Rape survivors urge government to provide specialist counselling support

Fern Champion was repeatedly turned away from her local crisis centres on her return to the UK due to demand far outweighing supply

Maya Oppenheim
Women's Correspondent
Friday 08 March 2019 01:38
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This comes after MPs warned specific support services for victims could cease to exist due to a simultaneous lack of funding and a rise in the number of people needing help
This comes after MPs warned specific support services for victims could cease to exist due to a simultaneous lack of funding and a rise in the number of people needing help

Rape survivors have urged the government to provide specialist counselling support for those who need it amid concerns a lack of funding means women are not accessing the vital services they need.

Their plea came after MPs warned specific support services for victims could cease to exist due to a simultaneous lack of funding and a rise in the number of people needing help.

A report by the All-Party Parliamentary Group on Sexual Violence last year found sexual assault victims were waiting up to 14 months for counselling because specialist support services were finding it difficult to keep up with “unprecedented demand”.

At the end of 2017/18, there were 6,355 victims on rape crisis waiting lists. Some centres had to close their waiting lists completely due to a shortfall of funding.

Fern Champion, who was raped on a gap year in Malaysia in 2016, was repeatedly turned away from her local crisis centres on her return to the UK due to demand far outweighing supply.

It was only when her employer stepped in and helped arrange private counselling that Ms Champion was able to get support.

She has now written to the government calling for greater funding to ensure victims of sexual abuse receive the help they need.

Ms Champion, who has waived her right to anonymity said: "The reality is there are thousands of survivors of rape and sexual abuse suffering in silence and desperate for support being turned away from local Rape Crisis centres and other sexual violence support services across the country."

In a direct appeal for signatories to her petition, which goes live on Change.org on Friday, she said: "Help me hold this Government to account for the complete failure to ensure rape counselling services are there when survivors need them. Tell Theresa May that every victim of sexual violence has the right to access independent specialist support services in the community the moment they seek it, and to get long term counselling that will help them recover."

There are just over 40 such centres in England and Wales, with its services accessed by 78,461 individuals in 2017-18 - up 17 per cent on the previous year.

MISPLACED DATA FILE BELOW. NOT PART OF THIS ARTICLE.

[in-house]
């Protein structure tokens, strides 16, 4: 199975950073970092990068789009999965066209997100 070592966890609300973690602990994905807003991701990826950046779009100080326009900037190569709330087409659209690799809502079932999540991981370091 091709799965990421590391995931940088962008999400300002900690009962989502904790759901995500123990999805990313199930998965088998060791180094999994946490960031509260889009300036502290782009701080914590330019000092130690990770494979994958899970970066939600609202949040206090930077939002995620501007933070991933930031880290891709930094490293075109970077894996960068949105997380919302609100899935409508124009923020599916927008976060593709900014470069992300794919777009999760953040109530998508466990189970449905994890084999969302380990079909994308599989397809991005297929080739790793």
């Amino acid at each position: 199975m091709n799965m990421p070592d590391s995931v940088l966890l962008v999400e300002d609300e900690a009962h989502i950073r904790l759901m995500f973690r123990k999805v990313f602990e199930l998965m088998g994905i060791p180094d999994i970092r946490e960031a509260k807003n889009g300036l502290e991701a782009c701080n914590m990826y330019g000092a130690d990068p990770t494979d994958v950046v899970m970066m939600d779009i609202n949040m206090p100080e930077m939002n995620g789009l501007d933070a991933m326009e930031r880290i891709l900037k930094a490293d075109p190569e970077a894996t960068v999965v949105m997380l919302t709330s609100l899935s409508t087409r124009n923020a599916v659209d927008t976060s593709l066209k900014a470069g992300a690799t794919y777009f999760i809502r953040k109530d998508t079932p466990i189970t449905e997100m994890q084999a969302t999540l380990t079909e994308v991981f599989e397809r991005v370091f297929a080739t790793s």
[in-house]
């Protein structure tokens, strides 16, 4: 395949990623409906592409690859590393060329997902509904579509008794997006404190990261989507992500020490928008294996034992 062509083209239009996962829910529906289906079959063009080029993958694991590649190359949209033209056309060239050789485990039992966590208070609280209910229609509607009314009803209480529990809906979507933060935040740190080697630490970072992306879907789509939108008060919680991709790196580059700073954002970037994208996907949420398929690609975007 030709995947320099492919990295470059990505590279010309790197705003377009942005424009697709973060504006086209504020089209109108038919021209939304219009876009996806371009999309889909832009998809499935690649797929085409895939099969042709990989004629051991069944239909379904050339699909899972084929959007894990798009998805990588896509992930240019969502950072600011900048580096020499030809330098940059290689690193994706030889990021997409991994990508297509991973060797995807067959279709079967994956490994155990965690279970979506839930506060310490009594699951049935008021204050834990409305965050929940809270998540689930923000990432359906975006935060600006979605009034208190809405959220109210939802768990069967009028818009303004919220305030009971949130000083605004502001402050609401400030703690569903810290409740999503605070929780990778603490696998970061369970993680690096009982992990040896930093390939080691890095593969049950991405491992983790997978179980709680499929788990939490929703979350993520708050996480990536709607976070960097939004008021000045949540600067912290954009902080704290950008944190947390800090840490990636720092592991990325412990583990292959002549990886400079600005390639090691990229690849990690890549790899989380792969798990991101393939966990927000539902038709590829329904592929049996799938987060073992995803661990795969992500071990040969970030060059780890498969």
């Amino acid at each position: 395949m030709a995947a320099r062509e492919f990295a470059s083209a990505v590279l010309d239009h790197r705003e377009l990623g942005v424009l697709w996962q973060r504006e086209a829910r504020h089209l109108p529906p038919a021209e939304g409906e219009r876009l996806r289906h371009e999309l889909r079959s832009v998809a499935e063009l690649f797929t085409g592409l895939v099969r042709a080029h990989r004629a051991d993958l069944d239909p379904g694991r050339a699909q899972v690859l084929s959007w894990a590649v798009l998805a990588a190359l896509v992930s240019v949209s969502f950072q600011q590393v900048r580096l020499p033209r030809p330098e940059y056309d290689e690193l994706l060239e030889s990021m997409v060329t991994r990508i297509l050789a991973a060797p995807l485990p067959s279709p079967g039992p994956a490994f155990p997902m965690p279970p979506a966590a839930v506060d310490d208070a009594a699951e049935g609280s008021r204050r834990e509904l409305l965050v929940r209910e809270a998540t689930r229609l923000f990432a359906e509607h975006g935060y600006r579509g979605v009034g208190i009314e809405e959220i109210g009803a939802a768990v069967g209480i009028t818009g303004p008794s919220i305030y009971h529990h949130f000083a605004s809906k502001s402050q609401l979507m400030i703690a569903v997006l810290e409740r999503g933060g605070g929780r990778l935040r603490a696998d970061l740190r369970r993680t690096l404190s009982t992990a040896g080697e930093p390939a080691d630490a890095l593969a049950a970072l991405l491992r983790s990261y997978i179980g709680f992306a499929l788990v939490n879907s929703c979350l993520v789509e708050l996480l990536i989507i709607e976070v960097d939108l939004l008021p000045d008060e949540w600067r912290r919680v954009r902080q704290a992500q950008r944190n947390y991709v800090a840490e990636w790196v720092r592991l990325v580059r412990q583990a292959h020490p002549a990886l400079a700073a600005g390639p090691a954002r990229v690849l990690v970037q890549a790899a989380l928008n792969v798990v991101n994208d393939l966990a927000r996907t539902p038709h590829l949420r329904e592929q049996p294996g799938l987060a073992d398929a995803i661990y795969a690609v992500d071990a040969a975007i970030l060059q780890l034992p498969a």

But many appear to have long waiting lists, meaning women have little or no chance of immediately receiving the counselling they need.

Lucy Hayton, centre manager of West London rape crisis centre, said Ms Champion's story was "all too familiar".

She said: "Due to limited resources, we are sometimes faced with the terrible decision as to whether we should close our waiting lists or keep them open until they reach unmanageable levels.

"This is due to an absence of funding. Unfortunately, society has so far been unable to honour survivors' bravery in speaking out against sexual violence and abuse by failing to provide even a fraction of the resources required to support their total and sustainable recovery. We must do better."

Last December’s report on sexual assault victims said: "The impacts on victims and survivors who have been subjected to sexual violence and abuse and then are unable to access specialist support cannot be overstated and must not be lost sight of."

It called for "urgent action" to be taken and made recommendations "to prevent the destruction of the specialist sexual violence and abuse sector".

A Government spokesperson said: "Victims of rape and sexual violence show immense bravery in coming forward, and we want them to have the confidence to report incidents knowing they will get the support they need and that everything will be done to bring offenders to justice. That is why we have nearly doubled funding for victim support services since 2013, as well as a 10 per cent increase for specialist sexual abuse services.

“We are also taking action through our Violence Against Women and Girls Strategy, backed by £100 million of funding, to further support victims and prevent these crimes from happening in the first place. As part of this work we will undertake a review of the criminal justice system’s response to rape and sexual offences to ensure we support survivors through every stage of this process.”

Additional reporting by wires

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